It's Tuesday again, which means it's Joe McCulloch's guided tour of the Week in Comics, along with his thoughts on Yoshikazu Yasuhiko.
—Department of Politics. Over at Hazlitt, TCJ columnist Jeet Heer reviews Victor Navasky's new book on political cartoons, The Art of Controversy, by way of Hitler's cartoon problem. Paul Gravett examines Margaret Thatcher's influence on British comics. And Françoise Mouly and Toon Books have started an "Agitprop" section on the Toon Books Tumblr. (Here's Sue Coe on animal farming.)
—Department of Interviews. Gil Roth, who I had the pleasure of meeting at MoCCA, just posted the first "live" episode of his Virtual Memories podcast, with special guest Ben Katchor. Alex Dueben at Suicide Girls talks to Ann Nocenti, who has had an interesting career. Michael Cavna talks to internet celebrity and Simon's Cat creator Simon Tofield.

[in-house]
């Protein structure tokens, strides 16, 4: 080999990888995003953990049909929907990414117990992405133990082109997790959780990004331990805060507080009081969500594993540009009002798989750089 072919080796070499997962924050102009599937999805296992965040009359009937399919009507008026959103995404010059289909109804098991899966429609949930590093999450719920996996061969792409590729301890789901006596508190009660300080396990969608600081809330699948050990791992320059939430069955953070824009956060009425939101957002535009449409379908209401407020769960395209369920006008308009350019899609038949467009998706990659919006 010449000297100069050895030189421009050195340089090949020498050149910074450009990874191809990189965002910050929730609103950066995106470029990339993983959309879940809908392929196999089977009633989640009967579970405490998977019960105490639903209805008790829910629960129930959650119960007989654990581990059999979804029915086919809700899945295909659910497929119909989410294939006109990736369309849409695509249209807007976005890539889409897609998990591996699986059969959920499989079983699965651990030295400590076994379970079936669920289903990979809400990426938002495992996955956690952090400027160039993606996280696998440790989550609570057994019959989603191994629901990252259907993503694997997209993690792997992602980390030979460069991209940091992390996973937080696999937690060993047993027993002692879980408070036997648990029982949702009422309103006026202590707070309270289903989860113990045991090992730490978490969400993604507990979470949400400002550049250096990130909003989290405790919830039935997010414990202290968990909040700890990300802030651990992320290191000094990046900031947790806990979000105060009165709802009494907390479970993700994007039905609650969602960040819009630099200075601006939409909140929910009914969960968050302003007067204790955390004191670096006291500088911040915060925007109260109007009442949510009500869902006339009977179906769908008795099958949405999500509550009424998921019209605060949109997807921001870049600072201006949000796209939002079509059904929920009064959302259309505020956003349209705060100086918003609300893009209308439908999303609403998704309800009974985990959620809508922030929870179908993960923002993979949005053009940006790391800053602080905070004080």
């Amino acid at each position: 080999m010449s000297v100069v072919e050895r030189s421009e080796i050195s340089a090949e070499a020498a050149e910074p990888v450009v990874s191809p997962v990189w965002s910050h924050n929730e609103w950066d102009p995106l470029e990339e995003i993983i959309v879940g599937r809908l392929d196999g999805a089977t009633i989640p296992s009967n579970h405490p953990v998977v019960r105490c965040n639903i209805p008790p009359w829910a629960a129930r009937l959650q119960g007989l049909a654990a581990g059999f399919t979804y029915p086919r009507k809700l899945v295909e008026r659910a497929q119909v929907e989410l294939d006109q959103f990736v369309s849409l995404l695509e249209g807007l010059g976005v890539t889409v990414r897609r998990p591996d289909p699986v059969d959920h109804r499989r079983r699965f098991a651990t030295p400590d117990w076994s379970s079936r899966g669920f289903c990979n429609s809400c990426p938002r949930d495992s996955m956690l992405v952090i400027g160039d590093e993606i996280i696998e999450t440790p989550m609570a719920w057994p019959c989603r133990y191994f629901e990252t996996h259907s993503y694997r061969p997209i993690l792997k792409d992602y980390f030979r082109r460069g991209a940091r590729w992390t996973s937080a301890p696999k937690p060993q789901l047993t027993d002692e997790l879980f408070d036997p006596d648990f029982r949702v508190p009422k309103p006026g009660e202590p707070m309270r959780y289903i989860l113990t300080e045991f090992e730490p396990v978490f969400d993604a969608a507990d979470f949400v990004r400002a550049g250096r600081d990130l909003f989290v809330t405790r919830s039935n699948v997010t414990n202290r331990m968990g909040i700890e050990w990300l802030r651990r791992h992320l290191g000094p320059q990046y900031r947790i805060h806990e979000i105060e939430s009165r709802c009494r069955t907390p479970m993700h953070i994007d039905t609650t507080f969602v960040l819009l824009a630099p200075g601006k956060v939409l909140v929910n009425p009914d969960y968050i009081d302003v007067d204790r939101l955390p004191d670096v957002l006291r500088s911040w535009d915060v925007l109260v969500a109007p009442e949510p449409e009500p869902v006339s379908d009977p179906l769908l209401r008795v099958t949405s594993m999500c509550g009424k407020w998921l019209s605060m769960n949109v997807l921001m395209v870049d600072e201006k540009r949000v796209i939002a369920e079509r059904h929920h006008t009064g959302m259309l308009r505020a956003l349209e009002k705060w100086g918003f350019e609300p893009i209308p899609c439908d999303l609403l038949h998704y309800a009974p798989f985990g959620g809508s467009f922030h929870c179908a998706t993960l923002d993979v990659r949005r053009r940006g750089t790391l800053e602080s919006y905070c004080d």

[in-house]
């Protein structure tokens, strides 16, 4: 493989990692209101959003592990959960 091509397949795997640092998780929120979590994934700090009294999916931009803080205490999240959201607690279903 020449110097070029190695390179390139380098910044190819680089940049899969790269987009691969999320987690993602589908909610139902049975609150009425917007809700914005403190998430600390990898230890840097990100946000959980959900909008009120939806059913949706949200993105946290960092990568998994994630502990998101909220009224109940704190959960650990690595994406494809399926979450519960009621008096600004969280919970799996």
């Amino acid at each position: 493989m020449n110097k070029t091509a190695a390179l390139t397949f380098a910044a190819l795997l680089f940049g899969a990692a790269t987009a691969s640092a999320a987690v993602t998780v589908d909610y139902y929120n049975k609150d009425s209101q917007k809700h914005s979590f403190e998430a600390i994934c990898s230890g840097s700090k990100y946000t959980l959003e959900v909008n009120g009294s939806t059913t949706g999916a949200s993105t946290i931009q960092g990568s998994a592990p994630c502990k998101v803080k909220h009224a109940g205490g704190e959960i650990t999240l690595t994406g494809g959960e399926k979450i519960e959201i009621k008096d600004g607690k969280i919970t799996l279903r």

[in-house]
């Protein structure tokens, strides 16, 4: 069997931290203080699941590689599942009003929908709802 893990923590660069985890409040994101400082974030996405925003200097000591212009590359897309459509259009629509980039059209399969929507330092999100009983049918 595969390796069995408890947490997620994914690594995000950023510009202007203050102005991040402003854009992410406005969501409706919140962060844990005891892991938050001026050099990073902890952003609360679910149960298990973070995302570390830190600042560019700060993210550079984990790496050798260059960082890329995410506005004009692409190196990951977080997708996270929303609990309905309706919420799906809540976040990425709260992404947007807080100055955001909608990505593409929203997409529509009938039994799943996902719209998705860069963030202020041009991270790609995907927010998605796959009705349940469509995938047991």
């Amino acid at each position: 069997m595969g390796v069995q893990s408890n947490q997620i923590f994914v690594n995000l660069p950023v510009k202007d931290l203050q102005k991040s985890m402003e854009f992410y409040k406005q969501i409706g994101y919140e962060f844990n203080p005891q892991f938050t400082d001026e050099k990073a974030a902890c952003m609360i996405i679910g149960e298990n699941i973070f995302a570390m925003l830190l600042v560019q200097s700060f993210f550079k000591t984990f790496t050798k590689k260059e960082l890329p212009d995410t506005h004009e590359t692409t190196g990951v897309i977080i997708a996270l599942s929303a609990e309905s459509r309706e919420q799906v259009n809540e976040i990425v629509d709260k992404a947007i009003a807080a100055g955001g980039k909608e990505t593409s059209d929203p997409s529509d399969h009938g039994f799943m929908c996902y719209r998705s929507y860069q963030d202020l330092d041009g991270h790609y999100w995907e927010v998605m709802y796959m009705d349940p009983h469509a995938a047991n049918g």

—Mark Waid remembers Carmine Infantino for the L.A. Times.
—Ars Technica reports on the final outcome of that strange, lengthy The Oatmeal/FunnyJunk legal battle from last summer. Apparently, Charles Carreon is out $46,000.
—D.B. Dowd talks about what he calls the cinematic narrative problem.
—Bryan Munn reviews Julie Delporte's Journal.
—Steven Heller has a gallery of Mexican caricaturist Miguel Covarrubias.